7.2 C
New York
Friday, December 3, 2021

US to release oil reserves in attempt to lower prices


The US has said it is releasing 50 million barrels of oil from its reserves in an attempt to bring down soaring energy and petrol prices.

The move coincides with that of other major oil-consuming countries, including China, India, Japan, South Korea, and the United Kingdom.

US Vice President Joe Biden has repeatedly urged the Opec group of oil-producing countries to increase output more quickly.

Opec, on the other hand, has stuck to its agreement to gradually increase output.

It is concerned that a resurgence of coronavirus cases will reduce demand, as it did during the pandemic’s peak.

Crude oil prices have recently reached seven-year highs, owing to a sharp increase in global demand as economies recover from the coronavirus crisis.

It’s driven up petrol prices and energy bills in many countries.

In a statement the White House said: “American consumers are feeling the impact of elevated gas prices at the pump and in their home heating bills, and American businesses are, too, because oil supply has not kept up with demand.

“That is why President Biden is using every tool at his disposal to work on lowering prices and addressing the supply shortage.”

The UK government will allow firms to voluntarily release 1.5 million barrels of oil from privately held reserves as part of the coordinated effort.

It stated that the action would help the global economy recover, but that “any benefit for UK drivers is likely to be limited and temporary in nature.”

India will release five million barrels, while South Korea, Japan, and China will announce their amounts and timing in due course.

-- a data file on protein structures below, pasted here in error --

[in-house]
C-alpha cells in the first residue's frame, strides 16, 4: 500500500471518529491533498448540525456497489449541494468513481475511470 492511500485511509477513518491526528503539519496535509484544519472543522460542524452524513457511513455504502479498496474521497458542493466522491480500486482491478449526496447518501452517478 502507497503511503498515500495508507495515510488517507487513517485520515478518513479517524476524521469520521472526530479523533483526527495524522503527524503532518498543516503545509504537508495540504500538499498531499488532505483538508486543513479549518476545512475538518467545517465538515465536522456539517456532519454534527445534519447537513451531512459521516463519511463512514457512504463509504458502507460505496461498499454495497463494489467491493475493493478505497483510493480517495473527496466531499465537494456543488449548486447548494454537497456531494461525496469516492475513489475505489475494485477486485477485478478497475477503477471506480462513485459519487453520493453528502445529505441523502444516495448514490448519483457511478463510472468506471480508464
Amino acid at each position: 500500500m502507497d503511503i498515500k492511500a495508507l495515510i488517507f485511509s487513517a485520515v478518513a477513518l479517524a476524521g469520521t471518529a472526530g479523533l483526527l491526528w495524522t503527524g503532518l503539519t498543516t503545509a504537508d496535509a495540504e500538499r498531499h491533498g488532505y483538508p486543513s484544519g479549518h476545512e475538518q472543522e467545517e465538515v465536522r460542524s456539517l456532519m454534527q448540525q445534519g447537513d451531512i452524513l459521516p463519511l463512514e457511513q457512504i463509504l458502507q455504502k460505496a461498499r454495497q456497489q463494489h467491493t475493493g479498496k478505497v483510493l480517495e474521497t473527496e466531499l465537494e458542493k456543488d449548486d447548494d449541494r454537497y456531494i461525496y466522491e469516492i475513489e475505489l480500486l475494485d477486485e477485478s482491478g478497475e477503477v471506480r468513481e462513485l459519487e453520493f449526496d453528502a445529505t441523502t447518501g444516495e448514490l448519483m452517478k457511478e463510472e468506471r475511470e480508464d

‘Not large enough’

According to officials, this was the first time the US coordinated such a move with some of the world’s largest oil consumers. Analysts, however, questioned whether it would have much of an impact.

“It’s not large enough to have a meaningful impact on prices, and it may even backfire if it causes Opec+ [which includes Russia] to slow the rate at which it increases output,” said Caroline Bain, chief commodities economist at Capital Economics.

However, Washington’s effort to collaborate with other major economies to lower energy prices sends a message to Opec and other major producers that they must address concerns about high crude prices, which are up more than 50% this year.

At its monthly meetings, Opec+, which includes major producers such as Saudi Arabia and Russia, has repeatedly refused requests to pump more oil, causing frustration in the United States.

“We will continue to discuss this issue with international partners,” a senior US administration official told reporters on Tuesday.

“The president is prepared to take additional action if necessary, and is willing to use his full authority in coordination with the rest of the world.”

According to Carsten Fritsch, a Commerzbank analyst, the move may force Opec+ to reconsider its strategy and agree to increase output at its meeting next week.

“To put things into perspective, 50 million barrels equates to an increase in production of 1.6 million barrels per day for one month or 1 million barrels per day for seven weeks. This is very important.”

However, Caroline Bain, Capital Economics’ chief commodities analyst, said the release was “not large enough to bring down prices in a meaningful way and may even backfire if it prompts Opec+ to slow the pace at which it is increasing output.”

“As such, it appears to be quite symbolic and politically motivated,” she explained.

She went on to say that the move “also appears a bit impatient,” given that analysts believe that if Opec+ continues to pump more oil, the market will be in surplus in the first quarter of next year.

This “would naturally bring down oil prices,” Ms Bain said.

- Advertisement -

More articles

- Advertisement -

Latest article